GeraldLange on LibraryThing 8 months ago
Excellent! Lem's best book by a long shot; definitely in my top 10 SciFi. I know that this is not the favorite of many, and I agree that you'll be very disappointed if you start into it expecting to have your socks knocked off; but try it now from a different direction. Open it up, and pay attention to the it, and think about what is actually happening. The fact that the protagonist is a psychologist is not an accident, nor is psuedo-Gibarian babbling when he states, "There are no answers. There are only choices."I can only accurately describe this story by saying that it has nothing to do with itself; which, given its point, proves its own success. I loved it, and I do not give five stars lightly.
clong on LibraryThing 8 months ago
Solaris was the first Stanislaw Lem book to be widely distributed in America and is recognized as a sci-fi classic. It is a quick read, without much action, but much rumination on science and scientists. The planet Solaris takes snippets from the minds of the scientists who are supposed to be studying it, and uses what it learns from these snippets to experiment on the scientists. At a fundamental level Solaris is about how scientists' past/memories/beliefs impact their work. In a way it is asking "how can we (as individuals and as a race) expect to understand the universe around us if we don't understand ourselves?" I have a hard time seeing this working well as a movie, but from the cover of the edition I bought, it looks like they turned this into a "love story in space" movie starring George Clooney. I can only hope that I manage to avoid ever seeing it!
bcquinnsmom on LibraryThing 8 months ago
Dr. Kris Kelvin arrives at space station Solaris as part of a team which is supposed to be examining the planet's ocean, which makes up most of the planet except for land masses which altogether are smaller than Europe. Instead, he finds his mentor has committed suicide and strange happenings are occurring with the other two remaining scientists. He himself falls victim to the ocean's influence when upon waking after his first night there to find his dead wife alive and unable to leave his side. You get sucked in from the outset, even though a lot of things are never really explained. You can, however, have a field day guessing and deducing from the clues the author has given you.This is a great book and I highly recommend it. There are certain caveats with this recommendation. First, the book satirizes space theorists, by presenting fictional theoreticians and their contending views, so the book is filled with alternating theories about Solaris as conveyed in research materials Kelvin consults not only regarding the planet, but on the nature of contact with non-human "civilizations." This may seem tedious to some of you, but to me it was very interesting. Second, don't expect cut and dried answers. It is a book that will leave you trying to sort out what's really going on, but to me the open ended story was a great draw.Third, the book is really about what lies in man's conscious and unconscious, and begs the question: how can we possibly begin to understand the universe without understanding ourselves, individually and as a species, do not see the movie without first reading this book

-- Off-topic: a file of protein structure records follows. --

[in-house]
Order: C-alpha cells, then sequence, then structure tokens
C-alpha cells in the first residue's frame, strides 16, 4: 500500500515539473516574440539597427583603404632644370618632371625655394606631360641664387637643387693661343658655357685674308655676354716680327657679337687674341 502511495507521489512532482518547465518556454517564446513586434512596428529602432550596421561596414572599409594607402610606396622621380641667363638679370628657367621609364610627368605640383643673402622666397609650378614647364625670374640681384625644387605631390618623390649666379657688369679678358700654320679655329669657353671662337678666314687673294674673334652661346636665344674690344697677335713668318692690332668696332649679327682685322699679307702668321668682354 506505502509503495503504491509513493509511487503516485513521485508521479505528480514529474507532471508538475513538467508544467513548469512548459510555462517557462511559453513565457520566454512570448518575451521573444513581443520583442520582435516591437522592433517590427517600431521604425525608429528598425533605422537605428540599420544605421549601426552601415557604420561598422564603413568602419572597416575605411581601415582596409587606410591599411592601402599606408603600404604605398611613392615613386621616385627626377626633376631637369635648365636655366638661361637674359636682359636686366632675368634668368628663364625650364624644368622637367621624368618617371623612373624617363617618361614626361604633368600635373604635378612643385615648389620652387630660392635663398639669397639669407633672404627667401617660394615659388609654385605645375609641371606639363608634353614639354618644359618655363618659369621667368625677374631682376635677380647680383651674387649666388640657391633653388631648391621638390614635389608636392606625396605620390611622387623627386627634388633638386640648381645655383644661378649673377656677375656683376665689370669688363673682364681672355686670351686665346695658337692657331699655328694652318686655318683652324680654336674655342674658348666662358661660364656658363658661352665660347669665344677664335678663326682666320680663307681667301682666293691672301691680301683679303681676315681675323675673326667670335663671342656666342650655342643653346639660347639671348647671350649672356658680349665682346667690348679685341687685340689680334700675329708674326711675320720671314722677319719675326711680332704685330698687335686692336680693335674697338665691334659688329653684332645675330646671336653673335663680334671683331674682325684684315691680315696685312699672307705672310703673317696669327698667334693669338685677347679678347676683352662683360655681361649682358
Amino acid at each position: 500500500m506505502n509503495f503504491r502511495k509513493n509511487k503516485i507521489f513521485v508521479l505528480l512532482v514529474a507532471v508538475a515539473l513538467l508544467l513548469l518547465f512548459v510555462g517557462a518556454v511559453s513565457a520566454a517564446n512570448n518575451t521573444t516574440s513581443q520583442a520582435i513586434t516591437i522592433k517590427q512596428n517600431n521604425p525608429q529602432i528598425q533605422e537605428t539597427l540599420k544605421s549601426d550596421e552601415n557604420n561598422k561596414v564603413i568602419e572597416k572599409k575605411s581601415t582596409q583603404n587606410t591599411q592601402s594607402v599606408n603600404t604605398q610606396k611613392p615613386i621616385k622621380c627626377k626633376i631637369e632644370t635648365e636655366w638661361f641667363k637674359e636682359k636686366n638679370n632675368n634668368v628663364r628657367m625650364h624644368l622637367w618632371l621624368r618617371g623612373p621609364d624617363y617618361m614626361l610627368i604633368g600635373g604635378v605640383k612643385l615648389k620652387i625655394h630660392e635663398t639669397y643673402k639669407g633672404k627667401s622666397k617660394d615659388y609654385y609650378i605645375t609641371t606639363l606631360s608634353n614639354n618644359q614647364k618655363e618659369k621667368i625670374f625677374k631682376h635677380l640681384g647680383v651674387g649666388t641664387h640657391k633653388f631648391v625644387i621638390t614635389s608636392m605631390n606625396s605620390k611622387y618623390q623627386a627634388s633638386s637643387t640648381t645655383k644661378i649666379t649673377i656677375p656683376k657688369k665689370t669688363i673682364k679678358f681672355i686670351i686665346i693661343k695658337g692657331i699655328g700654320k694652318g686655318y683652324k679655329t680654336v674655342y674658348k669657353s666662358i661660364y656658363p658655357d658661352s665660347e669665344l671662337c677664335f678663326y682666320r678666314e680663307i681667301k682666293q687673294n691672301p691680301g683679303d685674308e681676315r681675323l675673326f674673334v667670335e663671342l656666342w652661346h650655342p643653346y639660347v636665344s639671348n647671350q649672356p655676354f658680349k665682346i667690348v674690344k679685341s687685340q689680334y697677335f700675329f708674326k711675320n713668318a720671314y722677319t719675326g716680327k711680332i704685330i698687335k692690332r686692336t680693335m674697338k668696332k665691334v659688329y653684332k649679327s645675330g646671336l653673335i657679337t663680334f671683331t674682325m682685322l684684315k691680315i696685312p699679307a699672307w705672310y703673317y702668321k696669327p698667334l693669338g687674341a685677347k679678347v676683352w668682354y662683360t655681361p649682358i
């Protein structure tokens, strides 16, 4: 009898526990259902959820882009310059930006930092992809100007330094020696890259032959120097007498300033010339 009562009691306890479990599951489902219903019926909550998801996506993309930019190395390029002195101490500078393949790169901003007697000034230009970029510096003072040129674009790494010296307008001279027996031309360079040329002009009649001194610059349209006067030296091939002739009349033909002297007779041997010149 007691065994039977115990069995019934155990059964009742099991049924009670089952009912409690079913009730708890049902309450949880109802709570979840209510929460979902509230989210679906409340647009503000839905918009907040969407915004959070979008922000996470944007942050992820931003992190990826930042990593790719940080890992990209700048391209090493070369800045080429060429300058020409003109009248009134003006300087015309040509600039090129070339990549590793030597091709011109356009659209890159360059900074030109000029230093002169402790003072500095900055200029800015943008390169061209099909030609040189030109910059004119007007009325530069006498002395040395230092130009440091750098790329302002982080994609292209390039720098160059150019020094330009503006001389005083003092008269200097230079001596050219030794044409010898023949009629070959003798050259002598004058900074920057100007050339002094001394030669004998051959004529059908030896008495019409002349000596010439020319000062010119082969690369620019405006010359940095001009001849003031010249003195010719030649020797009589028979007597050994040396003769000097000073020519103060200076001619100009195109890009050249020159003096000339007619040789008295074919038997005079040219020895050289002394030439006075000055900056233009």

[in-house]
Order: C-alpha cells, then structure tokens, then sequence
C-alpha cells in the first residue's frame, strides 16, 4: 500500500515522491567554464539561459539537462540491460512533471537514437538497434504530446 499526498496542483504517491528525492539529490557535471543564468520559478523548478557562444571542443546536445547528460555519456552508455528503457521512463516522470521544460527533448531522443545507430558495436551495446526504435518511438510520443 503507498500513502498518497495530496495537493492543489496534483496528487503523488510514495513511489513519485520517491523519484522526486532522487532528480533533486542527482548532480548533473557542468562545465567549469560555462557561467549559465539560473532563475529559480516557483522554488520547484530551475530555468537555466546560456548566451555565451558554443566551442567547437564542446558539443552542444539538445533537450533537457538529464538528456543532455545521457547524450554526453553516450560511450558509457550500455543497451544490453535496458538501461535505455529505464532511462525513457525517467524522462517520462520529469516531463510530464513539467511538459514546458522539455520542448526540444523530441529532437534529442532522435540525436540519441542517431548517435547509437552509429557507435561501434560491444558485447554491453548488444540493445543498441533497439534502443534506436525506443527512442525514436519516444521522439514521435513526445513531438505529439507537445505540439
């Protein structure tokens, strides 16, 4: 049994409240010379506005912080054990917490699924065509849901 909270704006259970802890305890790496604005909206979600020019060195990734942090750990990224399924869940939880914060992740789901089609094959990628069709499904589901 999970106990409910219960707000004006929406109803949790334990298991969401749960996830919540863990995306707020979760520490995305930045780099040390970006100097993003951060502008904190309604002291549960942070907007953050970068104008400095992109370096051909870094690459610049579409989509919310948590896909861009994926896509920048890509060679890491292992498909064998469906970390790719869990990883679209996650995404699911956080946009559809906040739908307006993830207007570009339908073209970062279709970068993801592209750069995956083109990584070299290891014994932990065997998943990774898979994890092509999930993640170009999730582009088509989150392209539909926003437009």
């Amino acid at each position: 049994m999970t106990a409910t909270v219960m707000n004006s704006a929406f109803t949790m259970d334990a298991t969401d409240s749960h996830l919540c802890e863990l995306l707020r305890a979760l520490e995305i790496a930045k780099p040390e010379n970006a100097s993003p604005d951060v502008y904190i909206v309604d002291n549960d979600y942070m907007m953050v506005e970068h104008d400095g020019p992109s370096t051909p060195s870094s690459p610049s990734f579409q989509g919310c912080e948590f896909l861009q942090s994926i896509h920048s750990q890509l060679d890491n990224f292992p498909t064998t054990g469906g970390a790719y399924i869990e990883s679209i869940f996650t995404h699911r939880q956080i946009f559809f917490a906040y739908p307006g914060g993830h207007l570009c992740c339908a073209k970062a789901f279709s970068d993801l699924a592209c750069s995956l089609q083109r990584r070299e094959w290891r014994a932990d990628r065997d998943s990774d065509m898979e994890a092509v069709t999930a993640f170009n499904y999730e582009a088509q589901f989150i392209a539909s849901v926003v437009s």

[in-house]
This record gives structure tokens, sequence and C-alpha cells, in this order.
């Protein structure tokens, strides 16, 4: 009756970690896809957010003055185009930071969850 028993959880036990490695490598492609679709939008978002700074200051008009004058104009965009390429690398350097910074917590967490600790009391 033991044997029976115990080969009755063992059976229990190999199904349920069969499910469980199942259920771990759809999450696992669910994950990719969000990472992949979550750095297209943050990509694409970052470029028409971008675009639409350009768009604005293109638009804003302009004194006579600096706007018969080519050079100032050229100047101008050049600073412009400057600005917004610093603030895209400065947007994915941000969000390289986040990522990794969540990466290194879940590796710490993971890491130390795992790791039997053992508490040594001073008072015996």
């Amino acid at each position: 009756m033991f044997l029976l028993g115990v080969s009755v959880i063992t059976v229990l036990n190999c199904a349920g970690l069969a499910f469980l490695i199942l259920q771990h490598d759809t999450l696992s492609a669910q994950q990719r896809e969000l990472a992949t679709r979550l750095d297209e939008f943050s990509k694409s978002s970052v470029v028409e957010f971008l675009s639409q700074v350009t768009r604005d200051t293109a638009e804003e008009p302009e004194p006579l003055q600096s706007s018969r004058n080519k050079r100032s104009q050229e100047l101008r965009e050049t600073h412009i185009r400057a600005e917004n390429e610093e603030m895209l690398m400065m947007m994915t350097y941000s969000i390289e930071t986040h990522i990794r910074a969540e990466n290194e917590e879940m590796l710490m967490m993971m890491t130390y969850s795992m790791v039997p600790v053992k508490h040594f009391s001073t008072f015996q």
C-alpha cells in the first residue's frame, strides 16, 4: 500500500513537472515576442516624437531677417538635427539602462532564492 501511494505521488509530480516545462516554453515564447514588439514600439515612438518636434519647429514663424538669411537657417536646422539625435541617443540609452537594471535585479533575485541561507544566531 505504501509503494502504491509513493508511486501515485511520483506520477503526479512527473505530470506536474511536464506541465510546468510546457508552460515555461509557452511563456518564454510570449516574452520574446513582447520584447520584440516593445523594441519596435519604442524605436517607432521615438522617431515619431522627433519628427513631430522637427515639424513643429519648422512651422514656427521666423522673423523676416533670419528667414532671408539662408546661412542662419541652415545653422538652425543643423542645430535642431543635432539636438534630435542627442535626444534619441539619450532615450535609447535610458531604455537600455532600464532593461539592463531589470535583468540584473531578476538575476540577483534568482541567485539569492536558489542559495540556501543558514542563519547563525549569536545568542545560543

OleDynamo on LibraryThing 8 months ago
The penultimate sf novel for tomorrow. Basically asks what it would be like to meet an alien with god like powers, how would you react.What is a person? What is the soul? You will be asking yourself after you read this. Don't see either of the movies, they are both seriously flawed and off the mark.
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The two "academic" chapters were annoying after a while, but the feeling and characters were great.